South Africa, Cape Town – Long Street businesses are struggling to survive amid lockdown regulations that don’t allow them to operate as night clubs.
A business owner, who asked to remain anonymous, spoke out against police officials for “killing” businesses by constantly visiting their premises requesting liquor licences, and not protecting them from gangs who rule the street.
“At one point, I thought of just making a copy of my liquor licence and keeping it in my pocket because they come so often. Every time they pay you a visit they find a reason to close you down. The last time I was shut down, literally two people were dancing when the police walked in and took videos,” he said.
He said he’d been operating a bar and restaurant at 50% capacity but it’s hard to control even a small group when alcohol was involved.
“If someone dances, it doesn’t make the place a night club. The regulations don’t make sense to me. The police are making it hard for us. We aren’t making any money.”
He said he’d been paying gangsters protection money for years and not once had the police approached and spoken to him of how to lodge a complaint anonymously.
“They are a company. They come to you with an invoice. They have a tax number and registration number. They bring the invoice and I pay them.
“In lockdown, I told them I can’t give them money that I’m not making, so I’m paying less. And on top of that, we have to deal with the police killing our business,” he said.
The business owner said he was arrested twice and taken to court where he was charged with contravening regulations and trading as a night club for having people dancing at his venue.
Police spokesperson Sergeant Noloyiso Rwexana said Cape Town Central police station had been conducting compliance inspections in various clubs and some clubs were closed for Contravening Regulation.
“In terms of Regulation (72) read with Regulation 80(2) of the Disaster Management Act (DMA) Regulations applicable to Alert Level 1, no premises may operate as a night club and that any premises that are open as a night club commits an offence in terms the above-mentioned Regulations,” Rwexana said.
Mayoral committee member for safety and security JP Smith said there was a wealth of information on the extortion.
“There are CCTV footage, business accounts, applications for liquor licences as well as tip-offs. We have a database of information but there’s been no meaningful attempt to manage extortion from the national government. SAPS is doing it alone,” Smith said.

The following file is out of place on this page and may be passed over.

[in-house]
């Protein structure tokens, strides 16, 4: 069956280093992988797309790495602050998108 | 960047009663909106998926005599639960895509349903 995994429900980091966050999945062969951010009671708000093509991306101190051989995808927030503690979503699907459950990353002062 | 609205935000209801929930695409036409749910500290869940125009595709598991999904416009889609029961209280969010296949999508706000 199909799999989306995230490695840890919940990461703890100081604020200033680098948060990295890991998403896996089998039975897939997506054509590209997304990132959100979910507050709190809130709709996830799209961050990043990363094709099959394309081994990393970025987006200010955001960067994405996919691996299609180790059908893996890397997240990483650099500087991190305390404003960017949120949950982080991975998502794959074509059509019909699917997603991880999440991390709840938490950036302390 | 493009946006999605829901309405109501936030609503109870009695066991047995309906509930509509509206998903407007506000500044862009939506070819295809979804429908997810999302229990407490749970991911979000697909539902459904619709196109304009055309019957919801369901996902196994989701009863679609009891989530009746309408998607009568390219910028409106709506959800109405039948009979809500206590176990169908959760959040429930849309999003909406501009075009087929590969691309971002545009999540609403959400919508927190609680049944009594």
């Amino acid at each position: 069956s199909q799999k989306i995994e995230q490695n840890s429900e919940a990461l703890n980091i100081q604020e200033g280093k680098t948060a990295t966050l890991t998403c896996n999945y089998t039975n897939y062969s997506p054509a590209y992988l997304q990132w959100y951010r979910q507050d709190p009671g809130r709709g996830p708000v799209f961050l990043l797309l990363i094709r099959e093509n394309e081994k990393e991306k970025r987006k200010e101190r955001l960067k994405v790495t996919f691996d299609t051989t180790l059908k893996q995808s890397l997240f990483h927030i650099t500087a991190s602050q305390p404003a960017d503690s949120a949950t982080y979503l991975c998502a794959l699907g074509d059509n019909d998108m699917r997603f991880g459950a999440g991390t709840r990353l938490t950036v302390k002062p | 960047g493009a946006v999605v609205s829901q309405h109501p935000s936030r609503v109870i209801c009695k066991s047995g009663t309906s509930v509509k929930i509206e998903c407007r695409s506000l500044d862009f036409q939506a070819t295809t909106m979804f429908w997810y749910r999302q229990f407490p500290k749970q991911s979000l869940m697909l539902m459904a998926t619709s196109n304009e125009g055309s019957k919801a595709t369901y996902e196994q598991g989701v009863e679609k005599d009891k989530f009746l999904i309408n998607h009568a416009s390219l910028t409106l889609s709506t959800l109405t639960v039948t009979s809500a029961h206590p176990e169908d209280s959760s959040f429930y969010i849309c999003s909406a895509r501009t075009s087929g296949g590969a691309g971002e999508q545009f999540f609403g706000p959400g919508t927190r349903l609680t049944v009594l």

He added he had received complaints about the operations of night clubs.
“Clubs have numerous staff members who are dependent on that income. We want businesses to get back on their feet but we err on the side of legal compliance to prevent harsher lockdowns in the future,” Smith said.
A spokesperson for the provincial Department of Health Mark van der Heever said that similar to night clubs, bars also posed a risk of high infections and urged the public to make safer choices.
“As we move forward with our lives, we embark on activities which carry a possible risk of becoming infected. Gathering indoors in crowded places with poor ventilation where social distancing cannot be maintained can lead to rapid infection through super-spreader events. It is thus very important that we socialise safely,” Van der Heever said.
MEC for Community Safety Albert Fritz said SAPS was allowed to close a premise for a period not longer than the remainder of the trading hours for that day in accordance with section 70 of the Western Cape Liquor Act (WCLA) No. 4 of 2008. “Since the start of alert level 1, no liquor licences have been suspended or revoked by the Liquor Licensing Tribunal,” Fritz said.
Fritz also said anyone with information on extortion in the province, or who had been approached to pay protection fees, could anonymously report it to the police, on the SAPS extortion hotline number 021 466 0011.